In pursuit of new ways to motivate my students and get them to really embrace our topics, I bought a virtual reality headset and brought it to class. Slides and lectures are fine, I guess (if you don’t care much about student engagement), but there’s nothing like watching your students squeal with joy to help a teacher feel like his lesson is going well.
One of my students experienced both visual fear and haptic comfort
Source: Dr. Lonny Meinecke (modified photo by Jaylen Davis, used with permission)
Walk the plank
I study psychology, so the incredibly real feeling of phobia you get from a 3D plank-walking app seems just the ticket. The app I found lets the wearer feel exactly like he or she is at the top of a skyscraper, staring down. Better than that, it has options that tempt them to walk out onto a plank suspended hundreds of feet up in the air – and step off if they dare. The plank creaks with each step and the feedback is designed to scare them back into the relative safety of an elevator.
It is strange to watch them balance precariously on an invisible thing, as if they are afraid of falling from the floor of our classroom. You see, them Know That the simulated height is not real. them Know There is a solid floor under (and all around) them. They can even listen Their classmates tell them it will be fine.
But the facts don’t matter. Their thoughts do not help. The headset just keeps whispering: “Careful! We’re going to fall!” No matter how brave they predict they will be, each student takes turns to learn how much stronger the illusion is than the predictions.
The visual cliff
Is this new? Not genuine. Long ago there was a study done on infants using nothing more than a plate of glass and an illusion of depth (Gibson & Walk, 1960). Oddly enough, more age and more intelligence are not a big advantage when it comes to the fear of heights. Contrary to what you might expect, we fear less when we are born than when we grow up (and learn what to fear). We seem to acquire this strange phobia when we acquire the ability to crawl (around 7-9 months).
The visual cliff experiment
Source: From Gibson and Walk (1960). Copyright 1960 Nature Publishing Group., CC BY 4.0 Wikimedia Commons
Now, this wouldn’t make for a very good psychological experiment if all I did was see if they were afraid of heights. No – I wanted to see if we could reduce or dispel this terrifying feeling using one of their other senses (therapeutic touch, for example). We humans put too much emphasis on visual processing, and not nearly enough on our sense of touch. We call that haptic processing in psychology.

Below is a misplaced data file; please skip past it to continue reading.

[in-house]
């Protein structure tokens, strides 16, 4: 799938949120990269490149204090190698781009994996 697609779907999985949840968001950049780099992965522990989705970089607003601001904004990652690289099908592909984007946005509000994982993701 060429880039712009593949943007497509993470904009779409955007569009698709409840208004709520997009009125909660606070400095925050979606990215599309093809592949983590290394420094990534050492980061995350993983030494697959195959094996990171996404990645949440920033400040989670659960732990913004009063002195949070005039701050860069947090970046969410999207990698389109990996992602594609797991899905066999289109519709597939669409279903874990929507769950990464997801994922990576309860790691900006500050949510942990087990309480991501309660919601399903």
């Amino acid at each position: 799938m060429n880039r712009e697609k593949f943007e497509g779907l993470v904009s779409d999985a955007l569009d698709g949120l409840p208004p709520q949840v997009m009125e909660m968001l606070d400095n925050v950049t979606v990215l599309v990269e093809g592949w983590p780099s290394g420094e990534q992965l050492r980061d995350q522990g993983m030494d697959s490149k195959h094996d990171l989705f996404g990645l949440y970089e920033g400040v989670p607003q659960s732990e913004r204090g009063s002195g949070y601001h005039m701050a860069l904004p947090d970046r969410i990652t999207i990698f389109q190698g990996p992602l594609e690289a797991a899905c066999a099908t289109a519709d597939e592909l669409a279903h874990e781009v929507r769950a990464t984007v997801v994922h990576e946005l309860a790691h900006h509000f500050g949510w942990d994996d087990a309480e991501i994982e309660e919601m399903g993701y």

Nonhuman animals still rely on touch more than we do, especially when they need comfort (Harlow, 1958). We, on the other hand, have become a kind of Half-phobic As a species (afraid to be touched) and rely far too much on facts. I thought to myself: maybe the touch of an invisible hand on an ankle or shoulder would be enough to overcome the powerful illusion of depth that enters their eyes and ears.
Angels on the plank
That’s what we did. I instructed another student to grasp the ankle or shoulder of the student wearing the headset. The result was immediate. Each headset wearer expressed a sense of invisible comfort (despite the continuing visual and auditory feedback from the virtual reality headset).
And they closed their eyes – or looked out from under the headset – the illusion of an imminent danger disappeared, and The terrible, comforting, phantom hand reigned over their fear. One time we even stood on both sides of the plank walker, took her by the hand, led her out to the very edge. It was like an invisible angel on both sides of her.
A lesson in comfort
What did we take away from this? Well, we learned that paying more attention to your sense of touch than to your eyes and ears can reduce your fear—it reminds you how safe you really are. So, if your feet keep telling you “yes, there’s a floor here” but your brain keeps telling you to ignore your feet, maybe it’s time to listen to your feet more often.
But how does this get to me, you ask? Well, we watch a lot of news these days, right? An illusion of terrible things happening to someone else bombards our eyes and ears every day – even though you and I are perfectly safe. To attract viewers, the media necessarily tries to make the viewers feel like they are in imminent danger. Take, for example, all the pressure over the midterm elections, and worry about the war in Ukraine (Camer et al., 2022).
Watching the news every day seems to intensify viewer malaise, and even generates a kind of future phobia (Anticipatory anxiety). To mediate that, maybe if we concentrate on what our physical self is actually touching (instead of what our mental self is watching on TV), we can overcome some of the mental anxiety. Maybe, like me and my students with the VR app, we can get the illusion that we’re going to fall off the couch. Look away – and suddenly it’s not as bad as it seems.
My humble advice? Change the channel by closing your eyes and focusing on the person next to you. Somewhere in the darkness there is an angel of feelings, reminding you that everything is already good.